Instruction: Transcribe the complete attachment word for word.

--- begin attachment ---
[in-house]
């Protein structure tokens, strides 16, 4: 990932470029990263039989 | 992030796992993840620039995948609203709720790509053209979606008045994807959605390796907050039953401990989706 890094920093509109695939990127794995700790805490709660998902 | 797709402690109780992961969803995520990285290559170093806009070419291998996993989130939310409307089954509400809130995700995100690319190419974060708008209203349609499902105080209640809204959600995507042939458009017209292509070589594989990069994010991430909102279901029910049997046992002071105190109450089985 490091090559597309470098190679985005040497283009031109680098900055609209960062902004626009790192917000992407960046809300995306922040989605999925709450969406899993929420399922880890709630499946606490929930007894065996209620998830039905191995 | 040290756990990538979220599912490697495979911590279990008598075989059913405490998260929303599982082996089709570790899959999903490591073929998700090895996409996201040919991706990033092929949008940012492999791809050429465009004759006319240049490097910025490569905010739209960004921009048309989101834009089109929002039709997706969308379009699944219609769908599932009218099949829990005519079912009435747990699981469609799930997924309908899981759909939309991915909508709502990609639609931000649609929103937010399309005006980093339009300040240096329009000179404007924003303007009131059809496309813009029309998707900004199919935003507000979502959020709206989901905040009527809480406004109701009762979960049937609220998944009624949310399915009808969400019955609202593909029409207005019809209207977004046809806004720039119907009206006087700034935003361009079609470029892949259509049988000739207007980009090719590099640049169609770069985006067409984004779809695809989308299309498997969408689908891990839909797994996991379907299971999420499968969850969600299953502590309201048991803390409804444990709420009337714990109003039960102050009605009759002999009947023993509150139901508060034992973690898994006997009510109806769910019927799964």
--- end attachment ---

[in-house]
């Protein structure tokens, strides 16, 4: 990932470029990263039989 | 992030796992993840620039995948609203709720790509053209979606008045994807959605390796907050039953401990989706 890094920093509109695939990127794995700790805490709660998902 | 797709402690109780992961969803995520990285290559170093806009070419291998996993989130939310409307089954509400809130995700995100690319190419974060708008209203349609499902105080209640809204959600995507042939458009017209292509070589594989990069994010991430909102279901029910049997046992002071105190109450089985 490091090559597309470098190679985005040497283009031109680098900055609209960062902004626009790192917000992407960046809300995306922040989605999925709450969406899993929420399922880890709630499946606490929930007894065996209620998830039905191995 | 040290756990990538979220599912490697495979911590279990008598075989059913405490998260929303599982082996089709570790899959999903490591073929998700090895996409996201040919991706990033092929949008940012492999791809050429465009004759006319240049490097910025490569905010739209960004921009048309989101834009089109929002039709997706969308379009699944219609769908599932009218099949829990005519079912009435747990699981469609799930997924309908899981759909939309991915909508709502990609639609931000649609929103937010399309005006980093339009300040240096329009000179404007924003303007009131059809496309813009029309998707900004199919935003507000979502959020709206989901905040009527809480406004109701009762979960049937609220998944009624949310399915009808969400019955609202593909029409207005019809209207977004046809806004720039119907009206006087700034935003361009079609470029892949259509049988000739207007980009090719590099640049169609770069985006067409984004779809695809989308299309498997969408689908891990839909797994996991379907299971999420499968969850969600299953502590309201048991803390409804444990709420009337714990109003039960102050009605009759002999009947023993509150139901508060034992973690898994006997009510109806769910019927799964």